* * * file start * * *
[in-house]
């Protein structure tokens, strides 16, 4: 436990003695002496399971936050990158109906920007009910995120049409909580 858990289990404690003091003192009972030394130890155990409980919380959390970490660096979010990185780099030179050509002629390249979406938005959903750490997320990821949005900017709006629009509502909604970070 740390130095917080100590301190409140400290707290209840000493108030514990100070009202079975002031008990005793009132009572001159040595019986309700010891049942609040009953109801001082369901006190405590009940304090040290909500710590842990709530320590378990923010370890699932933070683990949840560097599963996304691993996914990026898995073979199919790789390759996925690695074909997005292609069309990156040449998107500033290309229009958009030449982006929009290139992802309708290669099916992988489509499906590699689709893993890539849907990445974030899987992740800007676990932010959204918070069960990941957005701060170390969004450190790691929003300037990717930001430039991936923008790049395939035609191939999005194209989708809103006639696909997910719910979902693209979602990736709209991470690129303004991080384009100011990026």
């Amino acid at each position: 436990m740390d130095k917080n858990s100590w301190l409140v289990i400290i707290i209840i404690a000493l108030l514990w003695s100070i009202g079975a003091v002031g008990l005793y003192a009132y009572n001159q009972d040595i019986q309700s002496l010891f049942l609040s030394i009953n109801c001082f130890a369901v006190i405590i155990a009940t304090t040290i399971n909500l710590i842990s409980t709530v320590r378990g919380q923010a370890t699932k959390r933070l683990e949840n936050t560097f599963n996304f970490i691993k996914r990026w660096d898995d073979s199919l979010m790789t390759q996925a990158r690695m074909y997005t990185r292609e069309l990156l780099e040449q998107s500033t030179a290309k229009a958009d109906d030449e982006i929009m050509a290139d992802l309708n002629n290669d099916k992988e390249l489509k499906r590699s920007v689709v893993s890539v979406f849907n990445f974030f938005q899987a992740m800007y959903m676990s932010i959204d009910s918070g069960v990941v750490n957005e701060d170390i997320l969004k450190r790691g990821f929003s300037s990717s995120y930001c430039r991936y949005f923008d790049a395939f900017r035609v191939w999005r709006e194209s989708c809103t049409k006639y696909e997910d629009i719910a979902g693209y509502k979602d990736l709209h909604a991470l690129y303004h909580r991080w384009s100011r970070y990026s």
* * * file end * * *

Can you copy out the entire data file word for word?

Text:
[in-house]
């Protein structure tokens, strides 16, 4: 436990003695002496399971936050990158109906920007009910995120049409909580 858990289990404690003091003192009972030394130890155990409980919380959390970490660096979010990185780099030179050509002629390249979406938005959903750490997320990821949005900017709006629009509502909604970070 740390130095917080100590301190409140400290707290209840000493108030514990100070009202079975002031008990005793009132009572001159040595019986309700010891049942609040009953109801001082369901006190405590009940304090040290909500710590842990709530320590378990923010370890699932933070683990949840560097599963996304691993996914990026898995073979199919790789390759996925690695074909997005292609069309990156040449998107500033290309229009958009030449982006929009290139992802309708290669099916992988489509499906590699689709893993890539849907990445974030899987992740800007676990932010959204918070069960990941957005701060170390969004450190790691929003300037990717930001430039991936923008790049395939035609191939999005194209989708809103006639696909997910719910979902693209979602990736709209991470690129303004991080384009100011990026």
């Amino acid at each position: 436990m740390d130095k917080n858990s100590w301190l409140v289990i400290i707290i209840i404690a000493l108030l514990w003695s100070i009202g079975a003091v002031g008990l005793y003192a009132y009572n001159q009972d040595i019986q309700s002496l010891f049942l609040s030394i009953n109801c001082f130890a369901v006190i405590i155990a009940t304090t040290i399971n909500l710590i842990s409980t709530v320590r378990g919380q923010a370890t699932k959390r933070l683990e949840n936050t560097f599963n996304f970490i691993k996914r990026w660096d898995d073979s199919l979010m790789t390759q996925a990158r690695m074909y997005t990185r292609e069309l990156l780099e040449q998107s500033t030179a290309k229009a958009d109906d030449e982006i929009m050509a290139d992802l309708n002629n290669d099916k992988e390249l489509k499906r590699s920007v689709v893993s890539v979406f849907n990445f974030f938005q899987a992740m800007y959903m676990s932010i959204d009910s918070g069960v990941v750490n957005e701060d170390i997320l969004k450190r790691g990821f929003s300037s990717s995120y930001c430039r991936y949005f923008d790049a395939f900017r035609v191939w999005r709006e194209s989708c809103t049409k006639y696909e997910d629009i719910a979902g693209y509502k979602d990736l709209h909604a991470l690129y303004h909580r991080w384009s100011r970070y990026s």